In my philosophy class, where we cover theory of knowledge, I leaned about Gettier problem. Gettier's counterexample to JTB is following: From A has Ford which is justified false belief, B can deduct ,using inference rule such as $\vee $ intro, A has a Ford or C is in L.A. And C is really in L.A. Then B has a justified true belief "A has a Ford or C is in L.A." So, JTB is not a necessary condition of knowledge.

But, if we have a set of false thing, then we can deduce anything from the set. So, I asked my prof that Is there any relation between counter-factual conditional and an argument which has at least one false premise. But he replied that what we concern here is argument not conditional. And we could deduct anything from the set only if at least one of the element of it is contradiction.

But I need some more explanation about it.

1 Answer 1


I'm not sure what your professor meant. The principle of explosion says you can infer anything from a contradiction. The proof is easy, we start with a contradiction and then validly prove some new arbitrary sentence:

  1. A & ~A (Premise)
  2. A (1, by conjunction elimination)
  3. ~A (1, by conjunction elimination)
  4. A or B (2, by disjunction introduction)
  5. B (3, 4, by disjunction elimination)

But note that to be able to derive an arbitrary conclusion, it isn't enough just that one of your premises is false--you need the premises to be contradictory, i.e. necessarily false. The reason for this is that what the rules of inference do is tell us that if our assumptions are true, then so are our conclusions. Validity preserving rules of inference do not guarantee that we will not be able to infer falsehoods from false premises!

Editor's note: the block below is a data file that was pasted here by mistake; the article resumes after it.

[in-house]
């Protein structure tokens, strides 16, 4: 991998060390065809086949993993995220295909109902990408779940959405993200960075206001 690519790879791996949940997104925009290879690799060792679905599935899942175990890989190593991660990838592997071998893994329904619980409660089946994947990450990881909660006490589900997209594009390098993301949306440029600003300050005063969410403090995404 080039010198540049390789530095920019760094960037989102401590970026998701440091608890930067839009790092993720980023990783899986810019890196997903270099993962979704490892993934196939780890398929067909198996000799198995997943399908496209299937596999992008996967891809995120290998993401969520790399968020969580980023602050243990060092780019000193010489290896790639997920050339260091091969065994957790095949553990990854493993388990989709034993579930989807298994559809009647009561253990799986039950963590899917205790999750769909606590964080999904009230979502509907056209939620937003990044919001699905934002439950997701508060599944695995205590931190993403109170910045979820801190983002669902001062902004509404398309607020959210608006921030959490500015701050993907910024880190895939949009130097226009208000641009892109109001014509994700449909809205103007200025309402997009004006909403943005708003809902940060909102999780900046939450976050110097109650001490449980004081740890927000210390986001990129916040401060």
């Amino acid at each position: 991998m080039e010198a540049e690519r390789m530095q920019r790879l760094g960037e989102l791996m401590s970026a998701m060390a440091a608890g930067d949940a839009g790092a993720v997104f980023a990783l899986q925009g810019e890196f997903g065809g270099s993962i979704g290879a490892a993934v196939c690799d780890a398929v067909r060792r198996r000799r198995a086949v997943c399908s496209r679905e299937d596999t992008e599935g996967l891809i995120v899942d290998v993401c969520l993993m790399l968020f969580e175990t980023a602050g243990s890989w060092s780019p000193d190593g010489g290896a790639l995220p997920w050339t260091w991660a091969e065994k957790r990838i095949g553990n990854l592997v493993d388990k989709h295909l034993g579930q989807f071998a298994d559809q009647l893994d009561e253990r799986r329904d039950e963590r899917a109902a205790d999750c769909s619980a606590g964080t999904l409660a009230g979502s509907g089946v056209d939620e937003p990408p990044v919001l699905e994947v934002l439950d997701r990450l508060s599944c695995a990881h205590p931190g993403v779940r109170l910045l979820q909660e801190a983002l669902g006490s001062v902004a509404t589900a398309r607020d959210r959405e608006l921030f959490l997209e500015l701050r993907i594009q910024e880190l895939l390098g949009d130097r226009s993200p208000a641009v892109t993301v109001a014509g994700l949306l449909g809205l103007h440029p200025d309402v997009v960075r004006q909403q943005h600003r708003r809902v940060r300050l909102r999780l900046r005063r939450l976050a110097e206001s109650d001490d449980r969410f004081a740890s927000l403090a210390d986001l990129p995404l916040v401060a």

Now, in the Gettier case, somebody has a justified true belief that happens to be true only by accident, and therefore intuitively it seems that this person lacks knowledge.

I think what you are asking is something like this: If I have a justified true belief that A, then don't I also have a justified true belief in anything that follows from A, such as the sentence "A or C"? I think the answer there is: Yes. But in the Gettier cases, it is supposed to be a fact that I don't know A because my belief is just true by luck, and that would seem to be just as true of the sentence "A or C" as well. In other words, I don't know "A or C" any more than I know "A", and that's just what we'd expect. Even if we use our rules of logic perfectly correctly, if we feed garbage premises into the rules, we will still end up concluding falsehoods.

  • Sorry for my poor English. What I want to know is if a premise is counter factual but not necessarilly false, then from that fact can I deduce something?
    – Darae-Uri
    Commented Sep 23, 2015 at 13:42
  • I see. In general yes you can deduce things from false premises. Example: (1) if 2+2=5, then 4x2 = 10. (2) 2 + 2 = 5. (3) Therefore 4x2=10. That is a valid argument in the sense that if it's premises were true, its conclusion would be true as well, but the argument is not sound since premise (2) is false.
    – user5172
    Commented Sep 23, 2015 at 18:29
  • But in general, mathematical false statement is considered as a contradiction which is not desired one.
    – Darae-Uri
    Commented Sep 26, 2015 at 13:25

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